With the passing of Steve Jobs, we have seen the stock price of Apple (AAPL) drop drastically from $705 last September to $396.53 as of close of business a few Fridays ago.
Apple employees who rode the wave of stock appreciation are also aware of this precipitous decline and many workers have chosen to vote with their feet. According to CNBC, they are leaving to accept positions with Google, LinkedIn, and other Silicon Valley employers. At least one analyst sees a direct cause and effect relationship.
However, now the picture is becoming worse; not only has the stock price disappointed shareholders and Wall Street, apparently Apple's declining stock price is now scaring off new employees as well.
Actually, it's only logical, with increasing skills shortages and the uptick in the demand for top Information Technology talent, that candidates would choose an established company where their investments in the 401K and employee stock acquisition programs can grow faster.
If Apple can't attract the talented people it needs, it will not be able to change that trend. "The employees should come ahead of shareholders. Apple needs to treat their employees like gods," said Trip Chowdhry, an analyst at Global Equities, told CNBC.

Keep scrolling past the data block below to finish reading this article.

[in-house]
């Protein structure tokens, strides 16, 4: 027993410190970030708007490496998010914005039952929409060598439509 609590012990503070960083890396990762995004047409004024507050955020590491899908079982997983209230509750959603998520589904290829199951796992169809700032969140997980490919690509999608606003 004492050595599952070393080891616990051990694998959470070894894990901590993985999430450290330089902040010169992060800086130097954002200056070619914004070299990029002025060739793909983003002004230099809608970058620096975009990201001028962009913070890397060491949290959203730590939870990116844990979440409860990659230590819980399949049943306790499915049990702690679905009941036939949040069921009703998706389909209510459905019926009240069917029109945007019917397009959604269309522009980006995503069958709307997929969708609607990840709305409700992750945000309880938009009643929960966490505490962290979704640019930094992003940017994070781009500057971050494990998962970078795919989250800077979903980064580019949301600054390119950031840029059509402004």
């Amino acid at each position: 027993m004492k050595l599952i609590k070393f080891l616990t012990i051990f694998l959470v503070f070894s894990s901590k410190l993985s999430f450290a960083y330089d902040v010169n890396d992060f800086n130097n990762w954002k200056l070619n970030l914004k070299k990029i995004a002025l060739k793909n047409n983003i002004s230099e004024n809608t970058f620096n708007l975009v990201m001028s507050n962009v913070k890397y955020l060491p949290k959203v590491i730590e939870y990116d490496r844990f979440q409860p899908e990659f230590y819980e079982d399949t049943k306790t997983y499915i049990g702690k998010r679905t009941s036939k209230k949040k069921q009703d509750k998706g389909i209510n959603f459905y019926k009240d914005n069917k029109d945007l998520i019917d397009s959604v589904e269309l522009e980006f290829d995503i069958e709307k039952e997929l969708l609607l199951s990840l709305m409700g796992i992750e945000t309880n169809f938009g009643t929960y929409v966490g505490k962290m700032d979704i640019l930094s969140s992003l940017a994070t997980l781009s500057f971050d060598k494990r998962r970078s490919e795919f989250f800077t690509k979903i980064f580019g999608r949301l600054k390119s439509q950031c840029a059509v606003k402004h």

After speaking with numerous recruiters at tech conferences, Chowdhry said that he knew that Apple is beginning to have a "retention problem" that could be serious and many employees described their future at Apple as "bleak."
It doesn't take a rocket scientist to know that stock performance and employee morale are connected, which would mean that Apple employee morale started falling late last year after shares went from over $700 in September to $509 at year's end. That's a depreciation of almost 28 percent.
Years ago, annual reports began talking about corporate culture and employee retention. These forward-thinking investor relations professionals realized then what is playing out at Apple.
The secret for Apple is not to strive to be the highest-paying employer in Silicon Valley*, but rather to be the employer offering the best (read "most employee-centered" culture) in Silicon Valley. Their employees have the answers; we can only hope they will be smart enough to ask the right questions---or hire a consultant who will.
* That distinction belongs to Google.© Copyright 1998-2013 by The Herman Group of Companies, Inc., all rights reserved. From 'The Herman Trend Alert,' by Joyce Gioia, Strategic Business Futurist. (800) 227-3566 or www.hermangroup.com
The Herman Trend Alert is a trademark of The Herman Group of Companies, Inc. Reprinted with permission.